C. S. Lewis, "The Silver Chair," and Addiction

Not long ago, I read C. S. Lewis' book The Silver Chair and stumbled across some pretty powerful symbolism: the Green Witch and the Silver Chair are symbols for addiction.

In this chronicle of Narnia, two children—Eustace and Jill—are sent by Aslan to help rescue Rilian, a prince who has been put under the spell of the Green Witch. 

Prince Rilian first encounters the Witch (although he doesn't know it) when she appears in the form of a snake. The snake is described "great, shining, and as green as poison." The snake kills Rilian's mother.

"The Prince took his mother's death very hardly, as well he might," and Rilian frequently rode out into Narnia, seeking to kill the beast and avenge his mother's death. As time goes on, people begin to notice a change in Prince Rilian: "There was a look in his eyes as of a man who has seen visions."

It is later revealed that Prince Rilian had given up his hunt for the snake and was being enchanted by the Green Witch. "She was tall and great, shining, and wrapped in a thin garment as green as poison. And the Prince stared at her like a man out of his wits."

The Witch eventually captures Prince Rilian and puts him under a spell. When Eustace and Jill discover him (in a dark, underground city many miles below the surface of the earth) they describe him as handsome and well-natured, but they also notice that there was "something about his face that didn't seem quite right." Because of the spell, neither the children—nor Rilian—know who he is.

As they talk, Rilian is laughs incessantly, finding even the darkest subjects (like war and death) to be humorous. He then tells the children that his Queen (the Witch), has the power to free him from an enchantment. Said he: "Every night there comes an hour when my mind is most horribly changed, and, after my mind, my body." He then praises the Queen, saying: "Is not that a lady worthy of a man's whole worship?"

Later that evening, Prince Rilian is bound to a silver chair. According to the Queen, Rilian being bound to this silver chair will keep him from hurting himself and others. In reality, the silver chair only reinforces the spell that has been cast on the Narnian Prince.

As he sweats and struggles in the bonds of the chair, Eustace and Jill decide to unbind him. Once free, Prince Rilian "crossed the room in a single bound, seized his own sword...and drew it." He then cleaves the silver chair in two. "The silver gave way before its edge like string, and in a moment a few twisted fragments, shining on the floor, were all that was left. But as the chair broke, there came from it a bright flash, a sound like small thunder, and (for one moment) a loathsome smell."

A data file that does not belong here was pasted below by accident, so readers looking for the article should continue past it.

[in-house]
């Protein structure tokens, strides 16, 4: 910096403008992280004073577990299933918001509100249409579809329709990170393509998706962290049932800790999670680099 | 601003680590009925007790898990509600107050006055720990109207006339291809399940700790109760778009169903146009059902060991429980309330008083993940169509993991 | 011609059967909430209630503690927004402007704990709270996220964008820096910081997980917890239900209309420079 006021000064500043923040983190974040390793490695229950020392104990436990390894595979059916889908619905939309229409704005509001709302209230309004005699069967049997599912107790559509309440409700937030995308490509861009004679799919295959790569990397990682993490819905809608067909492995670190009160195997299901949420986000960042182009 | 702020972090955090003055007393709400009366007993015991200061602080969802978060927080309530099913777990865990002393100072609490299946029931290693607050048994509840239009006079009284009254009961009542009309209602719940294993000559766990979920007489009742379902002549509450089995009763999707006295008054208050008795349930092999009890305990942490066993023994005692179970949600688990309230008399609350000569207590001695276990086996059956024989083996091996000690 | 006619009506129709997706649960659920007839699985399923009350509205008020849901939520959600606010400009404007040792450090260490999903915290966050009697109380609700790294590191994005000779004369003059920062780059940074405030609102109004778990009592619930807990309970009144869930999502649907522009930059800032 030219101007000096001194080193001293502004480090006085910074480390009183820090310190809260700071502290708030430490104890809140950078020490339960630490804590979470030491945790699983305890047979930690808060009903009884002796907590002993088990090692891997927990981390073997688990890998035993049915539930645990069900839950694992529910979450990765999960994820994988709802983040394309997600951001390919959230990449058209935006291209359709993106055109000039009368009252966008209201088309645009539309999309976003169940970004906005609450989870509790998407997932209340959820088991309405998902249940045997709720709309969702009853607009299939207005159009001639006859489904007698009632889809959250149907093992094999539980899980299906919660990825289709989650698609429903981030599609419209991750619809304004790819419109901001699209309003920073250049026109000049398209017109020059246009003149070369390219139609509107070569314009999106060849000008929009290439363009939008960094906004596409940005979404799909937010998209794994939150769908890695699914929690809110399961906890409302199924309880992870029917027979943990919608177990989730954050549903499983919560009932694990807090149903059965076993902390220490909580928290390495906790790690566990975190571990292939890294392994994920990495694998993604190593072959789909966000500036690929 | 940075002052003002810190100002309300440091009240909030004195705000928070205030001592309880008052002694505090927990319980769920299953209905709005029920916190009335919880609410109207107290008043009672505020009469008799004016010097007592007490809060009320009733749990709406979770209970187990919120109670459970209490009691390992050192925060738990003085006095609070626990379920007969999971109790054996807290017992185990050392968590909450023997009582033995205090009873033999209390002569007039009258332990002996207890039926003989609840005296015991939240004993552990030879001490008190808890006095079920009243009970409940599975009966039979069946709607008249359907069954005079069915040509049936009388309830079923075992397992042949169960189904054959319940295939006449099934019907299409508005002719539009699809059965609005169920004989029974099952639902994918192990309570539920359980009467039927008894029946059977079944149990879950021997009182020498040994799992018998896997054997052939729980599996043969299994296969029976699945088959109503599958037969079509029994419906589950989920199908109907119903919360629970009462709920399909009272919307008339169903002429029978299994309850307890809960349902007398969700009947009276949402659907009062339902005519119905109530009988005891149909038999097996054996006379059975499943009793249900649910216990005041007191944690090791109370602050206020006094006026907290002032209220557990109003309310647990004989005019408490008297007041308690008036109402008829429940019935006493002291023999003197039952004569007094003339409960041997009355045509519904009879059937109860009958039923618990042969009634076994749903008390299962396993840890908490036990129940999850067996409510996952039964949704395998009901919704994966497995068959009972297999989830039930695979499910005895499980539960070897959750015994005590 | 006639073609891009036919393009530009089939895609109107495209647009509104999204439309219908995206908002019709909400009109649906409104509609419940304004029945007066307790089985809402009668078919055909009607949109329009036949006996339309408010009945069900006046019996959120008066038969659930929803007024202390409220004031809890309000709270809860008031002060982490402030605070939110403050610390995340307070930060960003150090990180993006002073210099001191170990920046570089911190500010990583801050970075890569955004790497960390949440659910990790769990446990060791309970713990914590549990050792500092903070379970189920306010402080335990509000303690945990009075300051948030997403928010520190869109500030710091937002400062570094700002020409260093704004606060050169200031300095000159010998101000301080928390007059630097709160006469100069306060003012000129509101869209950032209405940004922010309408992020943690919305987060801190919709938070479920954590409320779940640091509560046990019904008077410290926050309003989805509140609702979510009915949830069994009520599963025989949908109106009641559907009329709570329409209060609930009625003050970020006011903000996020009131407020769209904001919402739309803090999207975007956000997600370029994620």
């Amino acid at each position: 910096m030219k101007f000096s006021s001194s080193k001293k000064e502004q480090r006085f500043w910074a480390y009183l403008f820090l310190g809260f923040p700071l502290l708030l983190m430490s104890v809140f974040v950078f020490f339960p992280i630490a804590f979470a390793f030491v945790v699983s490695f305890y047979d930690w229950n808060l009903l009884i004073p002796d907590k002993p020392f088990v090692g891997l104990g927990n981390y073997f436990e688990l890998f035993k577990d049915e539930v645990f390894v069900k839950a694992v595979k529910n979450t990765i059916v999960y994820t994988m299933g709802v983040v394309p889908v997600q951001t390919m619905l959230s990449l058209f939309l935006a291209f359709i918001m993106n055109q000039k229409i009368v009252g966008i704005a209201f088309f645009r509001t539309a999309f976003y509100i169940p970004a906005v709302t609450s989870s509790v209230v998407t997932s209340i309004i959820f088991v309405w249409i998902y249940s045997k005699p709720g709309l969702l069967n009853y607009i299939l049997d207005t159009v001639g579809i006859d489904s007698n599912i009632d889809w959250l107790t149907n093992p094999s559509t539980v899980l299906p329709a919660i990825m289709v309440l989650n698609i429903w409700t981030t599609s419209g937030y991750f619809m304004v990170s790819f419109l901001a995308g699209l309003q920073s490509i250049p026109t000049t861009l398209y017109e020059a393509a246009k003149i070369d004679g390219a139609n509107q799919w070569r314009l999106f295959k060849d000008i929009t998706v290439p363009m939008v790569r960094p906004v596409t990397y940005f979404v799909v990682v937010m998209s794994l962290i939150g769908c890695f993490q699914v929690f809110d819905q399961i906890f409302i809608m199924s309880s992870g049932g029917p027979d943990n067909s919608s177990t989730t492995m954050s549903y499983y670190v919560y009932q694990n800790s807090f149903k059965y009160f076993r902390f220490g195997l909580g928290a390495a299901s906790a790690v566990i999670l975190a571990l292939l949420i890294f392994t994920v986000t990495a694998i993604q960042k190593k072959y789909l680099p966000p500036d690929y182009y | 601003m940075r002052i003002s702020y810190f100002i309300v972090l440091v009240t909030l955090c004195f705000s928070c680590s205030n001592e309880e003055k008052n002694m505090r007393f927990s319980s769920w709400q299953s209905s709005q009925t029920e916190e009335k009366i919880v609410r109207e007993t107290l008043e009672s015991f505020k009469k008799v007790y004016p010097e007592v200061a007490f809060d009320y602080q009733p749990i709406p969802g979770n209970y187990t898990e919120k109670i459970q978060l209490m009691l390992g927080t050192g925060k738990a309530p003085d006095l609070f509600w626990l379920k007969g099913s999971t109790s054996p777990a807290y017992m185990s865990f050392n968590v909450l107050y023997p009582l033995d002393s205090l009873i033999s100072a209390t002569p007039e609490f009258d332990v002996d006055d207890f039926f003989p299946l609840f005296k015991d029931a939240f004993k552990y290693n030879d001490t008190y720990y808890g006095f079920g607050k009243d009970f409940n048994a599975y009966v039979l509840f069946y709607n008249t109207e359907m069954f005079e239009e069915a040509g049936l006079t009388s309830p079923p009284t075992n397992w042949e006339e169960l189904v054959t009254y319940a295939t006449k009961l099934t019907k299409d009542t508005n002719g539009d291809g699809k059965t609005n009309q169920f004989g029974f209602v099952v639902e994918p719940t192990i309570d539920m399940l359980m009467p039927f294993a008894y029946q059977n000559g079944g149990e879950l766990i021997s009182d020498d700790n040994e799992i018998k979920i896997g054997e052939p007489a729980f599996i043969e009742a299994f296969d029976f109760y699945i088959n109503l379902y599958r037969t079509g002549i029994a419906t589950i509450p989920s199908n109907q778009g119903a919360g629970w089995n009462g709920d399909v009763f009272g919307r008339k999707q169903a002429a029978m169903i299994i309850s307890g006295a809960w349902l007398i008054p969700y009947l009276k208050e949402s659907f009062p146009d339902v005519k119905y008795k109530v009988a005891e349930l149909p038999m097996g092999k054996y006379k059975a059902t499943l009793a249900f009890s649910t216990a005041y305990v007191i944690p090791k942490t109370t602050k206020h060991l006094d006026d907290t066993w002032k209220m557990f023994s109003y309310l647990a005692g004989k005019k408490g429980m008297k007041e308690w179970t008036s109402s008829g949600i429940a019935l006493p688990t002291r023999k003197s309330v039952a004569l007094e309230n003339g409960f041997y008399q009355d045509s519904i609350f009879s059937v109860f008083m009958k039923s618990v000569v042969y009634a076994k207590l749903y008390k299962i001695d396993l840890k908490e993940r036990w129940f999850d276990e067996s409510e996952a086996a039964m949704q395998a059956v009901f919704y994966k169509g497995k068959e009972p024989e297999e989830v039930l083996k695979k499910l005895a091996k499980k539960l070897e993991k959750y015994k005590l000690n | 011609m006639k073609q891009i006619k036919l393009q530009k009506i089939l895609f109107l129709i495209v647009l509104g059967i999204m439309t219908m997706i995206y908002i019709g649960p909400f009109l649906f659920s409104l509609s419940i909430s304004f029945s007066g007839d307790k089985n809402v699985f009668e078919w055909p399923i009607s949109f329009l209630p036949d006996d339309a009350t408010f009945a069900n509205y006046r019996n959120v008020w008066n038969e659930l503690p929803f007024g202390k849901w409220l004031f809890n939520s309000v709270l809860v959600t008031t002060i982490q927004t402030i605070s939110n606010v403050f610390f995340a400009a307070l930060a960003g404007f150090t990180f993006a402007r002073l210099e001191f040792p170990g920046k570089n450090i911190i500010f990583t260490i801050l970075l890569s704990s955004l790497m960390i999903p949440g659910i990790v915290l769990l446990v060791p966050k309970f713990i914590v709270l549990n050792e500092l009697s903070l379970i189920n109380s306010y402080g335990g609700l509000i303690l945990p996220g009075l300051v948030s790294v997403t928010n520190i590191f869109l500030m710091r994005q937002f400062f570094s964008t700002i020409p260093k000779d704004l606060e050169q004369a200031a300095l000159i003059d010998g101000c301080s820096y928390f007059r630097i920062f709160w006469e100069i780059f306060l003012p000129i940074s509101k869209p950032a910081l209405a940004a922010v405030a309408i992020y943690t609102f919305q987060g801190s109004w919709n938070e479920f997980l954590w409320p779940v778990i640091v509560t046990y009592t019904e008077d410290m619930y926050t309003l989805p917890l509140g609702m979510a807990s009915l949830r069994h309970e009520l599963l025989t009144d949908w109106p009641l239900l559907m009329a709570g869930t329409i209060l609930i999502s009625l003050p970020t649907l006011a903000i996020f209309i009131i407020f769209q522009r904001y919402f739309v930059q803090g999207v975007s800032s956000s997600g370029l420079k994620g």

Prince Rilian then turns to the children and they notice that "the something wrong, whatever it was, had vanished from his face."

The realization that the silver chair could represent addiction fascinated me. My work at the Anasazi Foundation (a wilderness therapy program for struggling youth), and many of my own personal experiences have brought me face to face with the horrors and anguish of addiction. C. S. Lewis did a masterful job in illustrating the journey of an addict in The Silver Chair.
    1. A Difficult Experience - In The Silver Chair, the death of Prince Rilian's mother made him angry and vengeful. These emotions eventually led him to be caught under the spell of the Witch. Generally speaking, most addictions start because of negative life experiences: the death of a loved one, divorce, health problems, economic struggles or other difficulties. 
    2. Self-Medicating - Seeking relief from his anguish, Prince Rilian found beauty in a Witch that eventually put him under her spell. Many addicts start their addiction (to drugs, alcohol, pornography, relationships, et cetera) because it "helps" them escape from their problems. Addictions are almost always prompted as a way to cope with pain.
    3. Darkness and Secrecy - When the Witch captured Prince Rilian, she took him to an underground city deep beneath the surface of the earth. Secrecy is the hallmark of addiction. The addict knows that what they're doing is wrong and they anxiously try to cover it up.
    4. Forgetting Who We Are - This is the most fascinating thing to me: Rilian forgot who he was. He forgot that he was a Prince. When the addict abuses a substance, they're forgetting who they are--they're forgetting their families and friends and who they have the power to become--they're forgetting that they are a child of God.
    5. Darkness Becomes Light - After ten years of being under the spell of the silver chair, Prince Rilian could laugh at the darkness of death and murder. The more time an addict spends in secrecy and darkness, the more they'll find delight in darker themes.
Luckily, there is always way out. Just as Aslan sent Eustace and Jill to find and save Rilian, God also sends people and positive influences our way to help us remember who we are and to help us come out of darkness and into light.

In order to recover from addiction, we first need to admit what we're doing is wrong then reach out and develop meaningful relationships with God and with others. We need to rid ourselves of what is binding us, or holding us back (the silver chairs of our lives) and commit to walk forward into the light.

As we do so, life will become more meaningful as we begin to see it more clearly.

As Prince Rilian said: "For now that I am myself, I can remember that enchanted life, though while I was enchanted I could not remember my true self."